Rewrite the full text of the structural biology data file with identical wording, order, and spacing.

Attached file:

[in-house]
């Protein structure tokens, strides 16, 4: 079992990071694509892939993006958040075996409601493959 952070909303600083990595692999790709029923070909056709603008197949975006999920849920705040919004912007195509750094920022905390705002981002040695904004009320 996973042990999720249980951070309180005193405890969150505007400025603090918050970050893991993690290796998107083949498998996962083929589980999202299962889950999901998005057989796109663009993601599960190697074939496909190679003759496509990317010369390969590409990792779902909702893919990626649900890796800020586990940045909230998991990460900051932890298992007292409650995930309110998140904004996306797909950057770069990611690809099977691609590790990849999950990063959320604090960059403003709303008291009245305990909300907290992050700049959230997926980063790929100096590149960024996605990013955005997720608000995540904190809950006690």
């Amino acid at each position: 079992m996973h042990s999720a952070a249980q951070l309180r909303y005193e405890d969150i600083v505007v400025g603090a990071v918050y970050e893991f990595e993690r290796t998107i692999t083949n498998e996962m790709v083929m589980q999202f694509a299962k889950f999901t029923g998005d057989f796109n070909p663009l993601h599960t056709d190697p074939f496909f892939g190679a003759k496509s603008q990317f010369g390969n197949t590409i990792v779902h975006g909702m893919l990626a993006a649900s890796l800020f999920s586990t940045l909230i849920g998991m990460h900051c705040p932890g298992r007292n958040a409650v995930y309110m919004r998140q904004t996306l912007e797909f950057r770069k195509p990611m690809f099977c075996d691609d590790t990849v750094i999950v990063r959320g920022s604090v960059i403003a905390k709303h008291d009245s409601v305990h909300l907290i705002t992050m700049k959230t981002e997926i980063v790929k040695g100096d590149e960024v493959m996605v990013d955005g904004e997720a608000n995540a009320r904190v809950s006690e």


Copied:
[in-house]
């Protein structure tokens, strides 16, 4: 079992990071694509892939993006958040075996409601493959 952070909303600083990595692999790709029923070909056709603008197949975006999920849920705040919004912007195509750094920022905390705002981002040695904004009320 996973042990999720249980951070309180005193405890969150505007400025603090918050970050893991993690290796998107083949498998996962083929589980999202299962889950999901998005057989796109663009993601599960190697074939496909190679003759496509990317010369390969590409990792779902909702893919990626649900890796800020586990940045909230998991990460900051932890298992007292409650995930309110998140904004996306797909950057770069990611690809099977691609590790990849999950990063959320604090960059403003709303008291009245305990909300907290992050700049959230997926980063790929100096590149960024996605990013955005997720608000995540904190809950006690």
């Amino acid at each position: 079992m996973h042990s999720a952070a249980q951070l309180r909303y005193e405890d969150i600083v505007v400025g603090a990071v918050y970050e893991f990595e993690r290796t998107i692999t083949n498998e996962m790709v083929m589980q999202f694509a299962k889950f999901t029923g998005d057989f796109n070909p663009l993601h599960t056709d190697p074939f496909f892939g190679a003759k496509s603008q990317f010369g390969n197949t590409i990792v779902h975006g909702m893919l990626a993006a649900s890796l800020f999920s586990t940045l909230i849920g998991m990460h900051c705040p932890g298992r007292n958040a409650v995930y309110m919004r998140q904004t996306l912007e797909f950057r770069k195509p990611m690809f099977c075996d691609d590790t990849v750094i999950v990063r959320g920022s604090v960059i403003a905390k709303h008291d009245s409601v305990h909300l907290i705002t992050m700049k959230t981002e997926i980063v790929k040695g100096d590149e960024v493959m996605v990013d955005g904004e997720a608000n995540a009320r904190v809950s006690e």